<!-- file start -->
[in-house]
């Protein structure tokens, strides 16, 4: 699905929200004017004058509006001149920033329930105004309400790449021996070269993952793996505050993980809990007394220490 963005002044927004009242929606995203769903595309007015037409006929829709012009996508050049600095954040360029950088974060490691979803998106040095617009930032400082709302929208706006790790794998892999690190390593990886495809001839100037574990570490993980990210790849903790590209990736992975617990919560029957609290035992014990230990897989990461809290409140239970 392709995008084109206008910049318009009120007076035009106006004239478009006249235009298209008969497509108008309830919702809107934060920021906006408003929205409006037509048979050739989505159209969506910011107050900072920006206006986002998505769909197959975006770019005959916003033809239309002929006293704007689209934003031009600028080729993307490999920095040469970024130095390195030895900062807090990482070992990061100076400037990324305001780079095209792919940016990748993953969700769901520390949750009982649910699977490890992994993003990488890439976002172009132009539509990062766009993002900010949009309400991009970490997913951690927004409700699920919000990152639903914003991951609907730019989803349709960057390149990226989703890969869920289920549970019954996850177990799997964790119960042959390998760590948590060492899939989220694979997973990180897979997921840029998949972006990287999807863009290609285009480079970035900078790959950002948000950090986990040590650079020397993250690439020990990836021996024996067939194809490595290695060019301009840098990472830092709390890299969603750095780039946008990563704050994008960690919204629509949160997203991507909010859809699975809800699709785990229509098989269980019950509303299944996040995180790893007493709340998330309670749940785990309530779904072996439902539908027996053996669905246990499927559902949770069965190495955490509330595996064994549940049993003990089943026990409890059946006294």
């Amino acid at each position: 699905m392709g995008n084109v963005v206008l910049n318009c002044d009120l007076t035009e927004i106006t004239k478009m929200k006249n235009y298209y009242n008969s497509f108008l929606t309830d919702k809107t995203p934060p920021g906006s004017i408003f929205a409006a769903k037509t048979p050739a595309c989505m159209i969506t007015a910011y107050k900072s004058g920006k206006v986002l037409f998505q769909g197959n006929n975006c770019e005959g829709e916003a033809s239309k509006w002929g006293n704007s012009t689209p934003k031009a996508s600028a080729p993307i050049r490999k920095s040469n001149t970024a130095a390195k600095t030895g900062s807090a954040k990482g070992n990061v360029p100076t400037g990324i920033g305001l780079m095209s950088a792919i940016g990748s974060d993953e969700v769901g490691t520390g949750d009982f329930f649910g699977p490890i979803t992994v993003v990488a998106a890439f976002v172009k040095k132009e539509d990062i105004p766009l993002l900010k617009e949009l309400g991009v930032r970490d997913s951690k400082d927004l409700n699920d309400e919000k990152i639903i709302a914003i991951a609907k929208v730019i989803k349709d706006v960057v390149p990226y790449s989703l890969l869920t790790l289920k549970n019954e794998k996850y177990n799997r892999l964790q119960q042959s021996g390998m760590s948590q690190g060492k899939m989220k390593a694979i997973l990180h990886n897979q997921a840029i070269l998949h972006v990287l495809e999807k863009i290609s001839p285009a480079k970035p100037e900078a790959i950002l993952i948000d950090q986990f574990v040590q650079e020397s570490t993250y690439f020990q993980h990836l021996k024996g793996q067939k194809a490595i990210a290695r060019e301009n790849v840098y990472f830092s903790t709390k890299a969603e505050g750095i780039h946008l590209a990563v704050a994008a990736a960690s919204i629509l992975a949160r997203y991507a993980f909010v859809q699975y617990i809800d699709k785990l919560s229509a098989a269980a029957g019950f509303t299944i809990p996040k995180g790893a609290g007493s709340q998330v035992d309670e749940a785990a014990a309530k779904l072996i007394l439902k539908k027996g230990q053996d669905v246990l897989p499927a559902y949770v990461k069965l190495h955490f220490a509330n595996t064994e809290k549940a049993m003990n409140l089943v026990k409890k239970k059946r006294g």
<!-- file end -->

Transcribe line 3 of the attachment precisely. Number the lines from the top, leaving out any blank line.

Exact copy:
């Amino acid at each position: 699905m392709g995008n084109v963005v206008l910049n318009c002044d009120l007076t035009e927004i106006t004239k478009m929200k006249n235009y298209y009242n008969s497509f108008l929606t309830d919702k809107t995203p934060p920021g906006s004017i408003f929205a409006a769903k037509t048979p050739a595309c989505m159209i969506t007015a910011y107050k900072s004058g920006k206006v986002l037409f998505q769909g197959n006929n975006c770019e005959g829709e916003a033809s239309k509006w002929g006293n704007s012009t689209p934003k031009a996508s600028a080729p993307i050049r490999k920095s040469n001149t970024a130095a390195k600095t030895g900062s807090a954040k990482g070992n990061v360029p100076t400037g990324i920033g305001l780079m095209s950088a792919i940016g990748s974060d993953e969700v769901g490691t520390g949750d009982f329930f649910g699977p490890i979803t992994v993003v990488a998106a890439f976002v172009k040095k132009e539509d990062i105004p766009l993002l900010k617009e949009l309400g991009v930032r970490d997913s951690k400082d927004l409700n699920d309400e919000k990152i639903i709302a914003i991951a609907k929208v730019i989803k349709d706006v960057v390149p990226y790449s989703l890969l869920t790790l289920k549970n019954e794998k996850y177990n799997r892999l964790q119960q042959s021996g390998m760590s948590q690190g060492k899939m989220k390593a694979i997973l990180h990886n897979q997921a840029i070269l998949h972006v990287l495809e999807k863009i290609s001839p285009a480079k970035p100037e900078a790959i950002l993952i948000d950090q986990f574990v040590q650079e020397s570490t993250y690439f020990q993980h990836l021996k024996g793996q067939k194809a490595i990210a290695r060019e301009n790849v840098y990472f830092s903790t709390k890299a969603e505050g750095i780039h946008l590209a990563v704050a994008a990736a960690s919204i629509l992975a949160r997203y991507a993980f909010v859809q699975y617990i809800d699709k785990l919560s229509a098989a269980a029957g019950f509303t299944i809990p996040k995180g790893a609290g007493s709340q998330v035992d309670e749940a785990a014990a309530k779904l072996i007394l439902k539908k027996g230990q053996d669905v246990l897989p499927a559902y949770v990461k069965l190495h955490f220490a509330n595996t064994e809290k549940a049993m003990n409140l089943v026990k409890k239970k059946r006294g």